Skip to main content

Differences Between Short-Term Disability and Long-Term Disability

By October 10, 2019October 24th, 2019Long Term Disability
Differences Between Short-Term Disability and Long-Term Disability

Although it is not talked about as often as Workers’ Compensation or Social Security Disability, short- and long-term disability insurance are just as important to your financial future as an emergency fund or life insurance. There is no predicting what could happen to you during your working years, so having income backup is extremely important in the event of a lasting illness or injury. In this article, we discuss the differences between short-term disability and long-term disability.

In general, long-term disability is a better option for people because the coverage lasts longer, and policies tend to be more cost-effective; however, long-term disability polices are more expensive than short-term disability policies. Short-term disability can be a helpful supplement to long-term disability coverage, but it usually is insufficient on its own.

To make sense of the differences between short-term and long-term disability, it is helpful to compare their respective benefit periods, elimination periods, average costs, and how the policies can be obtained. Short-term disability’s benefit period lasts between 3 and 6 months, whereas long-term disability’s benefit period can be 2 years, 5 years, 10 years, or until retirement. The elimination period (the amount of time you have to wait before your disability coverage begins) for short-term disability is less than 14 days; for long-term disability, it can range from 30-720 days, but 90 days is typical. The longer the elimination period, and the longer you go without accessing the benefits of your policy, the less expensive the policy will be. Conversely, the longer the benefit period, the more expensive your policy will be.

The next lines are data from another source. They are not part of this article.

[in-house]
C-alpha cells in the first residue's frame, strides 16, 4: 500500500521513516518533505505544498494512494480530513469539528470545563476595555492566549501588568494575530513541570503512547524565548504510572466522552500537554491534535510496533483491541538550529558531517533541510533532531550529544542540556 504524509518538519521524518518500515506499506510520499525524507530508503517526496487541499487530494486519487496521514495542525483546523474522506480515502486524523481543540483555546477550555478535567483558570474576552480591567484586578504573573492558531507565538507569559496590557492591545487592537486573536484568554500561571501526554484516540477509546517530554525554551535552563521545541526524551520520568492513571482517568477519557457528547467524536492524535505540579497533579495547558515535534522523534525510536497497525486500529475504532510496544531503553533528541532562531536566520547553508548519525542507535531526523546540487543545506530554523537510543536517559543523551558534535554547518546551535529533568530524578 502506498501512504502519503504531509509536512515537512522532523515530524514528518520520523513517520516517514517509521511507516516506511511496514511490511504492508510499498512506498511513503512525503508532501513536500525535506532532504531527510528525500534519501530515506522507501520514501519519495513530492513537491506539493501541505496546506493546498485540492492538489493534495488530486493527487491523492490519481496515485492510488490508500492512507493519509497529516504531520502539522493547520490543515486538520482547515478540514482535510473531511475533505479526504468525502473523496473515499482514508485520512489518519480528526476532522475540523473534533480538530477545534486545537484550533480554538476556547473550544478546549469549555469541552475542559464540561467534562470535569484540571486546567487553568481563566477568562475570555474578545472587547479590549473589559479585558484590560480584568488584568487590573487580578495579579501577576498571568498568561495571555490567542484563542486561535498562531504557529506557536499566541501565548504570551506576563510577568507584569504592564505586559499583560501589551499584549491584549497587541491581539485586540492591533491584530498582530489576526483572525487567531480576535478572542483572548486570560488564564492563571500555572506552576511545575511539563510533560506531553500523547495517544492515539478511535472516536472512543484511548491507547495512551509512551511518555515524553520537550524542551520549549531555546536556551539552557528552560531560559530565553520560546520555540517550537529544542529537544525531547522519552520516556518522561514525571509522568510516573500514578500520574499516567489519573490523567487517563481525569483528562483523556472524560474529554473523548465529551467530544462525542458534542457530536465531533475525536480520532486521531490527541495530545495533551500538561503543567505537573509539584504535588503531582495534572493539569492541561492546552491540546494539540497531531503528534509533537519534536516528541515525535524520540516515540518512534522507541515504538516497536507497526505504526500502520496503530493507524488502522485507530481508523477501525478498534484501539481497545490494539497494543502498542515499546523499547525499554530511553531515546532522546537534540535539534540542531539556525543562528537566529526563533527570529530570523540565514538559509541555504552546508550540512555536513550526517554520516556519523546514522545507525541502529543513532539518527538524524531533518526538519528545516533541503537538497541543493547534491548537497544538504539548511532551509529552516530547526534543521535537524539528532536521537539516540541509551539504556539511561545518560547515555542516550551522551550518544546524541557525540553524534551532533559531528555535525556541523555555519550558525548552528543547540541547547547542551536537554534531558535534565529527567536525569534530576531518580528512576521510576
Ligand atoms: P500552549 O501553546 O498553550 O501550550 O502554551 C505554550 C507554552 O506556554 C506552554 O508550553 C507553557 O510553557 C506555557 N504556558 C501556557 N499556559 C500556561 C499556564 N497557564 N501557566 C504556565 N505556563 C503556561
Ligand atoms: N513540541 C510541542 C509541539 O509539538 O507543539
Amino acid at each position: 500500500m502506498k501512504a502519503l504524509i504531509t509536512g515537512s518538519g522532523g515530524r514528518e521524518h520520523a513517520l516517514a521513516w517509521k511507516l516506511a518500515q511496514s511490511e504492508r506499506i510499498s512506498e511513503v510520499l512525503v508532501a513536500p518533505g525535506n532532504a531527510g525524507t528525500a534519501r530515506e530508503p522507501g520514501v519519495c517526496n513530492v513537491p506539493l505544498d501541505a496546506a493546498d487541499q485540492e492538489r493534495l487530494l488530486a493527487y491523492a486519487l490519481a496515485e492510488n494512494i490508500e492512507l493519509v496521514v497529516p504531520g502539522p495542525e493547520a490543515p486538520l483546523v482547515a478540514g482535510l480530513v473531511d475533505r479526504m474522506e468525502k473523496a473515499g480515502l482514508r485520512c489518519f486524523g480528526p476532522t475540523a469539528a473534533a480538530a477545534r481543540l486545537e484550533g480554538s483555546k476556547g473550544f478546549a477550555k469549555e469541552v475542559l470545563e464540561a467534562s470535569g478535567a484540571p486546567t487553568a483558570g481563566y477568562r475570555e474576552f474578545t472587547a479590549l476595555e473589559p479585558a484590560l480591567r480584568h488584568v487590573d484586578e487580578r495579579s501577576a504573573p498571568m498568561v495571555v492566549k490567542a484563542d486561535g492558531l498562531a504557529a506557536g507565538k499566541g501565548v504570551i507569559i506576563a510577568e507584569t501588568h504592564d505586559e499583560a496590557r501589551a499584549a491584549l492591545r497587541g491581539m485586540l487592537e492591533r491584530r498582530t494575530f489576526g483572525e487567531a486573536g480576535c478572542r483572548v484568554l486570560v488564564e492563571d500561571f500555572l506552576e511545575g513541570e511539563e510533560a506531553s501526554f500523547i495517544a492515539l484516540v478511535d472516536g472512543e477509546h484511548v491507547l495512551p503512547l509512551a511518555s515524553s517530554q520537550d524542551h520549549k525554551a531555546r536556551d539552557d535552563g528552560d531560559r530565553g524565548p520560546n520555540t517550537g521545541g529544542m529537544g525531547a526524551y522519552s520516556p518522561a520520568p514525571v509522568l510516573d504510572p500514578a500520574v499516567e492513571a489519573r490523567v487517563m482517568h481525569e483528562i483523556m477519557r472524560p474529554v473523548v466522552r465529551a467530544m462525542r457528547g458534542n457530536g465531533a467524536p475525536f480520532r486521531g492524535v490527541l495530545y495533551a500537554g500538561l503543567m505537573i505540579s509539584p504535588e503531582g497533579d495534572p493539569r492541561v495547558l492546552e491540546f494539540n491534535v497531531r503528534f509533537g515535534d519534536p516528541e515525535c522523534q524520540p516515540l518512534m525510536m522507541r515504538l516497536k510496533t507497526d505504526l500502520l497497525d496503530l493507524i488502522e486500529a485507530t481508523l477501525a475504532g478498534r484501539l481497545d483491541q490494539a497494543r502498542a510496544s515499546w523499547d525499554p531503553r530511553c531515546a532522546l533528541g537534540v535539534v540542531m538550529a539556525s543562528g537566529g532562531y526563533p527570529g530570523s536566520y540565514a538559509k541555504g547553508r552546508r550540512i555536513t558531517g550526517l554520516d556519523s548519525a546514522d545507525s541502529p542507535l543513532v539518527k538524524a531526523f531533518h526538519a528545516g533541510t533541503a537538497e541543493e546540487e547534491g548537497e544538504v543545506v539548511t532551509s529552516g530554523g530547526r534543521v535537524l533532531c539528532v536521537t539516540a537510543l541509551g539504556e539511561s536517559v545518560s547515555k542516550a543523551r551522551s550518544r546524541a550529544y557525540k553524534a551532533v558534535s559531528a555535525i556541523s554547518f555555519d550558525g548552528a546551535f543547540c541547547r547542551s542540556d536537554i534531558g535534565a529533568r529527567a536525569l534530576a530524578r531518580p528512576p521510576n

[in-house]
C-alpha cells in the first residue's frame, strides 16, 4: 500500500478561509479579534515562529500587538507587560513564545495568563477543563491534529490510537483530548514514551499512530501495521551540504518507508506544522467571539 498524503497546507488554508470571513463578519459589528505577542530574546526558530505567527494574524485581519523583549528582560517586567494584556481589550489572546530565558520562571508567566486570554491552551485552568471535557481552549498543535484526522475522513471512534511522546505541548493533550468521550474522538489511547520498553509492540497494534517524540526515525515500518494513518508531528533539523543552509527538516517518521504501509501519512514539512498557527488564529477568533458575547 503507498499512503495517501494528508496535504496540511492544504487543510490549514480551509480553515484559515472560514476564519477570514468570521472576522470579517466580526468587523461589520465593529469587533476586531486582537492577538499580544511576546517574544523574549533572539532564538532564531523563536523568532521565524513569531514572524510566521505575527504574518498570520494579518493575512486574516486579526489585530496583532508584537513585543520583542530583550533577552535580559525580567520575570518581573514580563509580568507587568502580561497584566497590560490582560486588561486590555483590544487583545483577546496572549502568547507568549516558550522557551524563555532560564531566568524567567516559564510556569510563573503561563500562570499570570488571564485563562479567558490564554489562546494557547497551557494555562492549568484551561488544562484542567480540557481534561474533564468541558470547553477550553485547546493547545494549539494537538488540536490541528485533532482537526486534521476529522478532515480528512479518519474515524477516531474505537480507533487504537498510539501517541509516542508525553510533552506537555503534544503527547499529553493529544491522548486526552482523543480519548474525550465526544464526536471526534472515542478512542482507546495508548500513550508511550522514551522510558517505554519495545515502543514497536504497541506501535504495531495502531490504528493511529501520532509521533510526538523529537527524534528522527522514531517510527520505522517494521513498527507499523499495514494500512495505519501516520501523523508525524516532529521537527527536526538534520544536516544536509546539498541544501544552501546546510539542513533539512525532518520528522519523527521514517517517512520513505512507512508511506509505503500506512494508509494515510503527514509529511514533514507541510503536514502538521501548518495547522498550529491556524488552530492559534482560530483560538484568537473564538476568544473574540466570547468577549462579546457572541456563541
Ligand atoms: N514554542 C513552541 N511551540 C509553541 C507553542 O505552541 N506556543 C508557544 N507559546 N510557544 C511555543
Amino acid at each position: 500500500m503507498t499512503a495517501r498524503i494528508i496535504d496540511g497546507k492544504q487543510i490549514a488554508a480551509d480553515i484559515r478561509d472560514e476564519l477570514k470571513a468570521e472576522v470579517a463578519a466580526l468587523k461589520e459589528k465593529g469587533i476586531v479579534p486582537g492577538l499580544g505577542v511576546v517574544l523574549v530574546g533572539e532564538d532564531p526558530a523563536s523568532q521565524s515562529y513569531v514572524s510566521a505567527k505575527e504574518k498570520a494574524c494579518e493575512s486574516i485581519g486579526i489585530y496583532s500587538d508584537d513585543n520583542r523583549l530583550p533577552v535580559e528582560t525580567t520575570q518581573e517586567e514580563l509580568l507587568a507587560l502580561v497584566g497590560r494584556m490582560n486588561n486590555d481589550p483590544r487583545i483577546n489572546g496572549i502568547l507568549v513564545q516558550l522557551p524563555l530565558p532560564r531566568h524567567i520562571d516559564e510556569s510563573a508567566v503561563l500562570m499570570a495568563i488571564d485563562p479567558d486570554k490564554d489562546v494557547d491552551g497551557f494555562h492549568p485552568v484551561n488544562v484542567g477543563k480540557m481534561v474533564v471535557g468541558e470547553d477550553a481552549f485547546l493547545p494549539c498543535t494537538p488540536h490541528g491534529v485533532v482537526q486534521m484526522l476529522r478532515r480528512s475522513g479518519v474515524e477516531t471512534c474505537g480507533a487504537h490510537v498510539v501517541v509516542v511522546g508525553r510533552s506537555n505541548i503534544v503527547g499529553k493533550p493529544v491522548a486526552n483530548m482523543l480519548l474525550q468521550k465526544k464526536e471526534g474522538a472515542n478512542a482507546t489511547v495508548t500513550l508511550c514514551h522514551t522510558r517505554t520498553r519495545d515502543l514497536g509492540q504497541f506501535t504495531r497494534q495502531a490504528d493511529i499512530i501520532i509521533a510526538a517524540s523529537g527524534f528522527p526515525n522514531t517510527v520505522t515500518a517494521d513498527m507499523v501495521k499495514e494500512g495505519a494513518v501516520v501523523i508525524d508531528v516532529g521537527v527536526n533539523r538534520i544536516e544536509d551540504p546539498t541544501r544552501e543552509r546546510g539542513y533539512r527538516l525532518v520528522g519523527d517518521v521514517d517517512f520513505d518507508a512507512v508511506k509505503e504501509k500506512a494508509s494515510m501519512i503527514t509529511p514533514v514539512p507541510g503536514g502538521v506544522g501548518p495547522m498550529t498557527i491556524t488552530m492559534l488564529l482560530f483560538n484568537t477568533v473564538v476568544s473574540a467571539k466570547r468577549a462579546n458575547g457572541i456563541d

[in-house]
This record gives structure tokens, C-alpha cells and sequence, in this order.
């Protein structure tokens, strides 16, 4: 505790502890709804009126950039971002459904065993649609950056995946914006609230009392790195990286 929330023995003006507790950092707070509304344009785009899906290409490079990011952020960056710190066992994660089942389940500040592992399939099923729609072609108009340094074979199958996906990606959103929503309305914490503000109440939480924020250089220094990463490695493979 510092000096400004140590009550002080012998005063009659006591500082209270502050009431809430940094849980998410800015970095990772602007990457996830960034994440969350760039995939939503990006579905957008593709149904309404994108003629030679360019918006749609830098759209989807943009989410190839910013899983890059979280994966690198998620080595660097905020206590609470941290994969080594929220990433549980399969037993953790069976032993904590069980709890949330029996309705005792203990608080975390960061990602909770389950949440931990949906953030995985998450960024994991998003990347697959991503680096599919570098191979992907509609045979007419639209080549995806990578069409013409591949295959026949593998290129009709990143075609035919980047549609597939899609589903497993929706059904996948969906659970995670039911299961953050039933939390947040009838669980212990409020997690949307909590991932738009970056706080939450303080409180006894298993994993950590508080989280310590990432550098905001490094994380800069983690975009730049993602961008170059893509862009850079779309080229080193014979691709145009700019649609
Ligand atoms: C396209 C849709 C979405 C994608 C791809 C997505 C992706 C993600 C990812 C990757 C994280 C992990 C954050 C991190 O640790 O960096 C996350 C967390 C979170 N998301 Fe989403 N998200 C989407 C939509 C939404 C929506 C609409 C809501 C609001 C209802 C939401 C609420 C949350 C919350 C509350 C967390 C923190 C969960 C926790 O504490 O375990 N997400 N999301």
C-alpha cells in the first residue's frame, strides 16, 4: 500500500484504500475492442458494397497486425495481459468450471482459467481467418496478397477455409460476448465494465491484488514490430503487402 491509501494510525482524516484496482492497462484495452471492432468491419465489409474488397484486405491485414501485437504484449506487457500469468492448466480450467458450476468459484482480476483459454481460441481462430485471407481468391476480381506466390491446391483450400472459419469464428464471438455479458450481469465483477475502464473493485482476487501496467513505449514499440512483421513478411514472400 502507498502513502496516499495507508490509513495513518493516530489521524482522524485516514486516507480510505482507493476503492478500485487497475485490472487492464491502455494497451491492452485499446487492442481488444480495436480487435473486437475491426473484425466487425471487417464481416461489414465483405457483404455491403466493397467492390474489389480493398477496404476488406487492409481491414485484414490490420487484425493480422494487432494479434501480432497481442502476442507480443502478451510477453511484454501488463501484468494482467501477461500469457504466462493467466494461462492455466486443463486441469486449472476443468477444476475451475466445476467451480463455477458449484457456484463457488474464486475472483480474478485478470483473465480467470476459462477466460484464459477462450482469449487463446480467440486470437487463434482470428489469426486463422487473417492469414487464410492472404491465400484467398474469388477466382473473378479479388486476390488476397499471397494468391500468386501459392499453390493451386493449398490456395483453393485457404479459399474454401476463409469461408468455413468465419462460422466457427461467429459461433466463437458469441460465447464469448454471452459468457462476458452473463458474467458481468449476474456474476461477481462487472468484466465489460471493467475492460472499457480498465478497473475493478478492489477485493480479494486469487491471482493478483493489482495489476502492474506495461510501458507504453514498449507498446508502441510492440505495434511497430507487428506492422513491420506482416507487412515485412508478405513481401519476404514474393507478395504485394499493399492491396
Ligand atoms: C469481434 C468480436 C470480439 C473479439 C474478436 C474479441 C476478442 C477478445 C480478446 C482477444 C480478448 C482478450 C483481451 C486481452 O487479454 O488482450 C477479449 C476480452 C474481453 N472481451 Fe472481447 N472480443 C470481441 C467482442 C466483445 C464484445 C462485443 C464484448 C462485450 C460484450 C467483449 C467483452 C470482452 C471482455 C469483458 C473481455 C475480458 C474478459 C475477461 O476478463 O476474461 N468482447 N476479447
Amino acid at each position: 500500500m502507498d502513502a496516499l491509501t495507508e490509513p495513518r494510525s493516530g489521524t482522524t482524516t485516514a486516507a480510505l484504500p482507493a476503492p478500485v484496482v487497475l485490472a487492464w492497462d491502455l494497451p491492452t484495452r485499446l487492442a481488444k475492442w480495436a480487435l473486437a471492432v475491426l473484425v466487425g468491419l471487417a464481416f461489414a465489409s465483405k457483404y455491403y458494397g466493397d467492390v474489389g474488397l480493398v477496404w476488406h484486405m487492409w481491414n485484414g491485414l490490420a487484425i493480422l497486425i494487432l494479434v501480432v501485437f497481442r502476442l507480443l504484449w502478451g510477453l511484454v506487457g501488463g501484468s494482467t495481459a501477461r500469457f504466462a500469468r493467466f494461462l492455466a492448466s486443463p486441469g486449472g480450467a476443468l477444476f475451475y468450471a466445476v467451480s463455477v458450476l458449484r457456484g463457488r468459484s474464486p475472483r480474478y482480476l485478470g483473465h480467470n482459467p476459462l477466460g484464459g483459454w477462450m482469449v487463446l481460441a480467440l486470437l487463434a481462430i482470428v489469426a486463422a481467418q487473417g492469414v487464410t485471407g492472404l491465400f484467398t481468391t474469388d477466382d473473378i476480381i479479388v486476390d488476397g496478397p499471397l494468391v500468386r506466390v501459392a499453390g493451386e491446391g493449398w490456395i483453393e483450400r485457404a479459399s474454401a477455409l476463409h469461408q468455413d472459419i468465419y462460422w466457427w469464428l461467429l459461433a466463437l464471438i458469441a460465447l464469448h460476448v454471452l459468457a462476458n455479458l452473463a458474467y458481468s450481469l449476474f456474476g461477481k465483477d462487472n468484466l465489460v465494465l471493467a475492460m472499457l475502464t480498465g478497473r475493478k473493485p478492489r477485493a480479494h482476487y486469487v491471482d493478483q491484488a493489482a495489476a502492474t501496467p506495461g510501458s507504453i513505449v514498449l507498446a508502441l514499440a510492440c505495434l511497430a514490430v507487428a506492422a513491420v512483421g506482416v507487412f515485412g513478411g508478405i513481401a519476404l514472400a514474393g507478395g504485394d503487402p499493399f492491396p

Another difference between short-term and long-term disability is the purpose behind each. Shot-term disability is designed to pay a portion of your income for a short period of time after your sick leave runs out. These policies typically do not cover a work-related injury, but they frequently cover other disabling injuries, childbirth, and prolonged illnesses. Long-term disability, on the other hand, usually provides coverage until you return to work, you are no longer disabled, or you reach retirement age under Social Security.

The average cost for both kinds of disability policies is 1-3% of your annual salary. Both policies are usually employer-sponsored, but you can purchase long-term disability coverage from a private carrier as well. Employer-sponsored policies can be handy and cost-effective, but remember that your coverage disappears if you are fired or choose to leave. Your employer might give you the opportunity to purchase the same policy on your own, but it will likely be significantly more expensive.

The average disability lasts three years, so you can see why short-term disability coverage is frequently insufficient and is most beneficial as a supplement to a long-term disability policy. Another difference between short-term and long-term disability coverage is that short-term disability policies usually provide 80% of your income, and long-term disability policies typically provide 60%. Unlike wages, however, disability benefits are not taxed.

If you are in the market for a disability policy, remember that there are a few factors that will contribute to the cost of your policy, regardless of whether it is a short-term or long-term policy. The most important ones are your occupation, health, age, and location. Make sure you review the potential providers. Only choose one that has high ratings from AM Best or the Better Business Bureau.